Mayo v. Prometheus recap: personalized medicine delivery method ruled not patentable

This week the United States Supreme Court issued a key decision in which it struck down a patent covering a medical testing method, holding that the subject matter is ineligible for patenting under Section 101 of the Patent Act.  In Mayo v, Prometheus (No. 10-1150, March 20, 2012), the Court held that U.S. Patents 6,355,623 and 6,680,302 covered mere “laws of nature” that are not patent eligible under Section 101 of the U.S. Patent Act.

What does the ruling mean for life science businesses?  To assess that, a brief summary of the case will be helpful:

The patent claims at issue in the case related to a “personalized medicine” process, which in simple terms can be described as a method of administering a drug (thiopurine) for a gastrointestinal disorder and then testing the patient to determine whether to decrease the amount of the drug that is administered in subsequent doses.

The Court analyzed the claims and determined that they covered “laws of nature –  namely, relationships between concentrations of certain metabolites in the blood and the likelihood that a dosage of a thiopurine drug will prove ineffective or cause harm.”  While the claims also included steps relating to the delivery of the drug, as well as steps for giving the medical professional a recommendation for future action, the Court did not consider them sufficient to transform the claims into patent-eligible processes.  As the Court explained:

The upshot is that the three steps simply tell doctors to gather data from which they may draw in inference in light of the correlations.  To put the matter more succinctly, the claims inform a relevant audience about certain laws of nature; any additional steps consist of well-understood, routine, conventional activity already engaged by the scientific community.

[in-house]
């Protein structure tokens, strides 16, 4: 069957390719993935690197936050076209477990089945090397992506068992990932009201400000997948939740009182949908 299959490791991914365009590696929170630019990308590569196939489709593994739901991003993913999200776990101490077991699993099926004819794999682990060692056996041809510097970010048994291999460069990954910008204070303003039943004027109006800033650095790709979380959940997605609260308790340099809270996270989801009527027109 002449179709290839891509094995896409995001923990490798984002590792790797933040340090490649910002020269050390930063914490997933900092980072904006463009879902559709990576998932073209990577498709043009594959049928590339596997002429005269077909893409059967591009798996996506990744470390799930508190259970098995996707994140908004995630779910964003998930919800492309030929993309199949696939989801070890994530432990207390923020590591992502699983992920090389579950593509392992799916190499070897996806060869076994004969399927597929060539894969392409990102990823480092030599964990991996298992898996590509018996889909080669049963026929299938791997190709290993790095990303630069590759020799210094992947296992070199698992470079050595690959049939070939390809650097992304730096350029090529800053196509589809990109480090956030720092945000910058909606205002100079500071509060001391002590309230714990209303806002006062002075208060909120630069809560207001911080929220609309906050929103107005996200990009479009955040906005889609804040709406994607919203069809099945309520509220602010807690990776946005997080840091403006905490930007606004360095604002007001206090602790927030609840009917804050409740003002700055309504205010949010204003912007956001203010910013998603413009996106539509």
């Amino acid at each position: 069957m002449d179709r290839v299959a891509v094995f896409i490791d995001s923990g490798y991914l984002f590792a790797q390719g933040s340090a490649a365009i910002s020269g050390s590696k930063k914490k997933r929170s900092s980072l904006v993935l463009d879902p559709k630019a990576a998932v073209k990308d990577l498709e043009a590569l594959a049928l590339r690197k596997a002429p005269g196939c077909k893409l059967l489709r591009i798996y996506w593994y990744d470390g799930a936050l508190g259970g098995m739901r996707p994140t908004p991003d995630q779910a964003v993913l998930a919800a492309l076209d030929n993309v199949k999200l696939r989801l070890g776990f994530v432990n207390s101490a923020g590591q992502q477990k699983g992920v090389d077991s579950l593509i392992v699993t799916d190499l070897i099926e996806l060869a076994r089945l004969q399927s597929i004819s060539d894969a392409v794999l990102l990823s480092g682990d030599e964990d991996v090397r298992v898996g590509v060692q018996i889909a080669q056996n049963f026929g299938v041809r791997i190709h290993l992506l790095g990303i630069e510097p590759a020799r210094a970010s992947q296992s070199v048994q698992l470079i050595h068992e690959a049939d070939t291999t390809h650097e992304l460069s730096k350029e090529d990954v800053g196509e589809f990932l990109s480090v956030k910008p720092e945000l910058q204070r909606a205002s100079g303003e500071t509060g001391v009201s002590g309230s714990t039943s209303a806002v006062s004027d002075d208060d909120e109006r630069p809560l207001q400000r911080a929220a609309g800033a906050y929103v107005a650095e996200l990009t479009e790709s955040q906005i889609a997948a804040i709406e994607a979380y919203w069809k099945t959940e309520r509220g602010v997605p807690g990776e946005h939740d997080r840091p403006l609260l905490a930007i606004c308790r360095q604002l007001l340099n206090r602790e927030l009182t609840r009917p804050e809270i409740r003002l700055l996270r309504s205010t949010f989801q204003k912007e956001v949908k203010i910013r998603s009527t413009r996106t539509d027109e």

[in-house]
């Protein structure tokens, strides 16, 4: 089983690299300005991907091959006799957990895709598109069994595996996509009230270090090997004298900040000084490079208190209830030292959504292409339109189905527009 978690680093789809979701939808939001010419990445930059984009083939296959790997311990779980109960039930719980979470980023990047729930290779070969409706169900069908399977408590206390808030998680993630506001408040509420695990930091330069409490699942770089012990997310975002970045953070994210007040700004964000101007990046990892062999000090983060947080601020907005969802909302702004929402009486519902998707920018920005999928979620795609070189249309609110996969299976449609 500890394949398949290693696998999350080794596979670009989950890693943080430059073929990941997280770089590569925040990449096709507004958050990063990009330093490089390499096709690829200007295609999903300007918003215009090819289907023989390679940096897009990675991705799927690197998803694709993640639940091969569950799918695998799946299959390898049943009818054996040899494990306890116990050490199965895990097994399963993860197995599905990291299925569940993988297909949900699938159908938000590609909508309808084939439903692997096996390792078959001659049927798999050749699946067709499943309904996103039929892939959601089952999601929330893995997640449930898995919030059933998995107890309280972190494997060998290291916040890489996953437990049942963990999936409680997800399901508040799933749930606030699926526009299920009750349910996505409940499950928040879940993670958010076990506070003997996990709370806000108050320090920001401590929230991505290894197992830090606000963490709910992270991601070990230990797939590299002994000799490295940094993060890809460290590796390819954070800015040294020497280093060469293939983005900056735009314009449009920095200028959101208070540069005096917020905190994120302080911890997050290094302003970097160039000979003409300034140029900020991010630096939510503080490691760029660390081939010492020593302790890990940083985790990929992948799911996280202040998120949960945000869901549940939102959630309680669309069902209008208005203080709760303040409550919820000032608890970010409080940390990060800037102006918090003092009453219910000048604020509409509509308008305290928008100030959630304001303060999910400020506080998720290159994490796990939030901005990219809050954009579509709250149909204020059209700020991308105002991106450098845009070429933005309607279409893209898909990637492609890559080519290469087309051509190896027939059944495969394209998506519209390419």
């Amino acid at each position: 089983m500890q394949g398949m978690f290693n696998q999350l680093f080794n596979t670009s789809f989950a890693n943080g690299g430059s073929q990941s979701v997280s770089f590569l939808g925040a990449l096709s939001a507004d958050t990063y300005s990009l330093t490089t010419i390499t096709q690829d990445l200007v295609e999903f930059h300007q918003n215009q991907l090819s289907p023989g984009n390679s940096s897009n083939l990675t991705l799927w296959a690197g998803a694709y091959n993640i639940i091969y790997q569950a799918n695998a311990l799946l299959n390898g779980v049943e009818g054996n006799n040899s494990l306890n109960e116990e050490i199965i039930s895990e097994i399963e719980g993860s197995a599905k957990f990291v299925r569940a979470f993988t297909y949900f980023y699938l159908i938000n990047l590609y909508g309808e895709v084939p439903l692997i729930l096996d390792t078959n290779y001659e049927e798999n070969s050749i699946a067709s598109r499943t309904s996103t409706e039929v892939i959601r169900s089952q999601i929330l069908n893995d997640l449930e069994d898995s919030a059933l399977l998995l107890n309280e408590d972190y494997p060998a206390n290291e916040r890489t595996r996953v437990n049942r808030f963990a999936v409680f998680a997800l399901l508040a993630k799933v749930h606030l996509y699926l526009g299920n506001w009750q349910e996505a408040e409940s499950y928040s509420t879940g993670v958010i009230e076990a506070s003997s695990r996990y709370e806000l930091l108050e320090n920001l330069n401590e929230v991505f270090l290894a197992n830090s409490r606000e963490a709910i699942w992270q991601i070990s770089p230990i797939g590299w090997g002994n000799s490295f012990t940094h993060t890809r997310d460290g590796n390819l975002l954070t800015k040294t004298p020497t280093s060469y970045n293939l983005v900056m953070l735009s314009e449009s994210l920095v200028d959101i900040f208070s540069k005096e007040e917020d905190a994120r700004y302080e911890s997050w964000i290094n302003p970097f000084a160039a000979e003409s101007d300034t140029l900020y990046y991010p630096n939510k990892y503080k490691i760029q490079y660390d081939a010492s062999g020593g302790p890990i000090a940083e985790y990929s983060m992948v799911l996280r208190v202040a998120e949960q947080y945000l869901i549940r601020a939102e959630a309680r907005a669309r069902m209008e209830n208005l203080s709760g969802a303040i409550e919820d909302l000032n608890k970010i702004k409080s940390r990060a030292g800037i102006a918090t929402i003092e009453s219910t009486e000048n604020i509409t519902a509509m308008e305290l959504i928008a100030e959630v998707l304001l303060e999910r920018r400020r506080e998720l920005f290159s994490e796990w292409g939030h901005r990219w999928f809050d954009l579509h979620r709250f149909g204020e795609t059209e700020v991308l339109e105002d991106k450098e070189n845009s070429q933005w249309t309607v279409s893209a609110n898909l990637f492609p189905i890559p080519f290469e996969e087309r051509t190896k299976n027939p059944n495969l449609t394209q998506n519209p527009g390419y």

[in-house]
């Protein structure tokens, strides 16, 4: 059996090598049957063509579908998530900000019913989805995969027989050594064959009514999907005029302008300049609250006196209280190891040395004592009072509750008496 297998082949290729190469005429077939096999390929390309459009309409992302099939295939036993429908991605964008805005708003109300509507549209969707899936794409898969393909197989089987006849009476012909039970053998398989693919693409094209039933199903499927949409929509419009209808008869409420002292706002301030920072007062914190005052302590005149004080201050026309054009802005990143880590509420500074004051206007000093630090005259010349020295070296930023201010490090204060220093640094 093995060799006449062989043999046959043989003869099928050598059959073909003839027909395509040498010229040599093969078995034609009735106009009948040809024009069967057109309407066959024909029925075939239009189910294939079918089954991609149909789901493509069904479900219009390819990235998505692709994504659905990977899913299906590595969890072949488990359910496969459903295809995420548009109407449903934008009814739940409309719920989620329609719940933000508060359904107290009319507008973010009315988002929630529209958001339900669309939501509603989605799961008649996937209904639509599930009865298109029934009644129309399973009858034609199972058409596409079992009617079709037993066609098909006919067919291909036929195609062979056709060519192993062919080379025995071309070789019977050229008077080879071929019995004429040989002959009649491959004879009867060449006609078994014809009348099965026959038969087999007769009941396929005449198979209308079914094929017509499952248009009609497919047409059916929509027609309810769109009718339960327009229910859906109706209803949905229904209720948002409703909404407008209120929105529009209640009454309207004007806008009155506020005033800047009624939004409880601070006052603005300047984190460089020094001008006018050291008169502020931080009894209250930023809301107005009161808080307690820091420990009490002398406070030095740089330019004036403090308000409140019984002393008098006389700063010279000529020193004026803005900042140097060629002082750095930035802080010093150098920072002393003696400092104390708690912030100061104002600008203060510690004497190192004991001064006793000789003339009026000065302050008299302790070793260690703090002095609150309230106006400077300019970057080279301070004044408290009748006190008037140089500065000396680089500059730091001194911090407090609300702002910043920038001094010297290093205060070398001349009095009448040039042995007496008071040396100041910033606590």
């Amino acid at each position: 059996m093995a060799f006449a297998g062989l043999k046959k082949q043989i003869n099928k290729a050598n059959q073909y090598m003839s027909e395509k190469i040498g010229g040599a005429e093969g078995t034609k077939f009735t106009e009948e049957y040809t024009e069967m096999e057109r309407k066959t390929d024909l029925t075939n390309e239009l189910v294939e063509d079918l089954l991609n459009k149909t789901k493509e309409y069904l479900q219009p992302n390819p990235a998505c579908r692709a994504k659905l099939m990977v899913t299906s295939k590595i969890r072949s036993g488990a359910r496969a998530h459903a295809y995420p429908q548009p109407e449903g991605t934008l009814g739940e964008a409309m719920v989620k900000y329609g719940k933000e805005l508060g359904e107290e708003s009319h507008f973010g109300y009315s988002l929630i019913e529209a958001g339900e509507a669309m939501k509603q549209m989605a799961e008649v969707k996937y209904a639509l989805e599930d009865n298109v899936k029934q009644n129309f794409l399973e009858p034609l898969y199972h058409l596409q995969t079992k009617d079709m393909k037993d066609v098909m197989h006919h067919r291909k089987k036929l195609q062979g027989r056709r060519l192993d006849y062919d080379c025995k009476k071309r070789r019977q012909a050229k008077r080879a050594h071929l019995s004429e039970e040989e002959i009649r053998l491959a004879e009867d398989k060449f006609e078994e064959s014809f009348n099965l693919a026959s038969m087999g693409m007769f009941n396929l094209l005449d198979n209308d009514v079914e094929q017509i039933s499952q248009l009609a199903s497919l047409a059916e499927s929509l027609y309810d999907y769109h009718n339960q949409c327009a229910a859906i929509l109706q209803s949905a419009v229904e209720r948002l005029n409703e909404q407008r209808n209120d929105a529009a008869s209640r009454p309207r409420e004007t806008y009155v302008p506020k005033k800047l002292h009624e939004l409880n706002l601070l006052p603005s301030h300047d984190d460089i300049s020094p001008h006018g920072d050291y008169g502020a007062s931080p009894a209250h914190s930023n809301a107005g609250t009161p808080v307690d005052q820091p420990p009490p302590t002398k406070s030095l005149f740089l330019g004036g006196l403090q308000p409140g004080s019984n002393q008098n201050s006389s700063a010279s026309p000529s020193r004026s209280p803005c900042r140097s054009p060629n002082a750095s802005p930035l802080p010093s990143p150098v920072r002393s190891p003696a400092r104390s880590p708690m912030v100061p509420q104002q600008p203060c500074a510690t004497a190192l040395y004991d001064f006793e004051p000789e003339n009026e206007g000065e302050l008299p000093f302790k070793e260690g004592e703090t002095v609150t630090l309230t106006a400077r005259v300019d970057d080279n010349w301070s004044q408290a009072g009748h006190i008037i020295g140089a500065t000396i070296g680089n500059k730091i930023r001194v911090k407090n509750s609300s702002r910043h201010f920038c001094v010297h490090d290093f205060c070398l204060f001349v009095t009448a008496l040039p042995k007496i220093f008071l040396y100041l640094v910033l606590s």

Notably, the Court did not go so far as to say that processes of providing personalized medicine can never be patentable.   Rather, the Court focused on the specific claims of the patents at issue, and noted that “[u]nlike, say, a typical patent on a new drug or a way of using an existing drug, the patent claims do not confine their reach to particular applications of those laws. ”  The Court was concerned that the patents at issue risked disproportionately tying up the use of natural laws.

The significance of the Court’s decision for life sciences businesses may depend on how broadly lower courts apply the ruling in the future.  Patent claims that cover novel personalized medicine delivery processes — including novel applications of laws of nature — may be unaffected by the decision.

In the meantime, life science businesses with pending patent applications covering methods of treatment and assessment of disease should consider reviewing the claims to determine whether amendments would help secure patent-eligibility in view of the decision.

UPDATE:  In November 2012, the Federal Circuit relied on Mayo v. Prometheus to strike down claims for another medical diagnostic test.  See PerkinElmer Inc. v. Intema Limited, No. 2011-1577 (Nov. 20, 2012).

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